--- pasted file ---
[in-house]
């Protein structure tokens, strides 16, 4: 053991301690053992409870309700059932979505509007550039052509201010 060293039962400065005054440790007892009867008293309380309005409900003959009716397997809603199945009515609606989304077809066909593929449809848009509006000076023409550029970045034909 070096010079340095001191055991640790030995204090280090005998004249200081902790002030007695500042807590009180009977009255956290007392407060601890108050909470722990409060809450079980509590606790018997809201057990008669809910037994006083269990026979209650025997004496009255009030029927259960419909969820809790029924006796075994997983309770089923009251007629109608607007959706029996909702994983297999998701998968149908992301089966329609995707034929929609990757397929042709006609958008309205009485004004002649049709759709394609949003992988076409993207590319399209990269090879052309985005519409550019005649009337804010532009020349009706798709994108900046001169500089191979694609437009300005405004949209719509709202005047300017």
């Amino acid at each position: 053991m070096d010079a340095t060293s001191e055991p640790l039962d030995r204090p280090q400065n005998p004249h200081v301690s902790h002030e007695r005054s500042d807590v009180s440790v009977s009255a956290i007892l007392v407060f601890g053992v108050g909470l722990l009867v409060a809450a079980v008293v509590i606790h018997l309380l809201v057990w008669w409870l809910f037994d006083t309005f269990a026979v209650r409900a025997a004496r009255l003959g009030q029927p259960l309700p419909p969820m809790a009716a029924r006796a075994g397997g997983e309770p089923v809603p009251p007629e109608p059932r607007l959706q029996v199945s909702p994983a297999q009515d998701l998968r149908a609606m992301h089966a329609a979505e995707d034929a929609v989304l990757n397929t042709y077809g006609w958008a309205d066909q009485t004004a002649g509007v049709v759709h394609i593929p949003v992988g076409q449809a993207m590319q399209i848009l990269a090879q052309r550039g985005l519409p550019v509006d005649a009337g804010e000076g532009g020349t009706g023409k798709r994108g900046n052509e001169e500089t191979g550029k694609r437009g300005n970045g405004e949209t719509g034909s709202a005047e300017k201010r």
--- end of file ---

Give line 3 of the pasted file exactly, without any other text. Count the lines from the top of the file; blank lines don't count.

């Amino acid at each position: 053991m070096d010079a340095t060293s001191e055991p640790l039962d030995r204090p280090q400065n005998p004249h200081v301690s902790h002030e007695r005054s500042d807590v009180s440790v009977s009255a956290i007892l007392v407060f601890g053992v108050g909470l722990l009867v409060a809450a079980v008293v509590i606790h018997l309380l809201v057990w008669w409870l809910f037994d006083t309005f269990a026979v209650r409900a025997a004496r009255l003959g009030q029927p259960l309700p419909p969820m809790a009716a029924r006796a075994g397997g997983e309770p089923v809603p009251p007629e109608p059932r607007l959706q029996v199945s909702p994983a297999q009515d998701l998968r149908a609606m992301h089966a329609a979505e995707d034929a929609v989304l990757n397929t042709y077809g006609w958008a309205d066909q009485t004004a002649g509007v049709v759709h394609i593929p949003v992988g076409q449809a993207m590319q399209i848009l990269a090879q052309r550039g985005l519409p550019v509006d005649a009337g804010e000076g532009g020349t009706g023409k798709r994108g900046n052509e001169e500089t191979g550029k694609r437009g300005n970045g405004e949209t719509g034909s709202a005047e300017k201010r």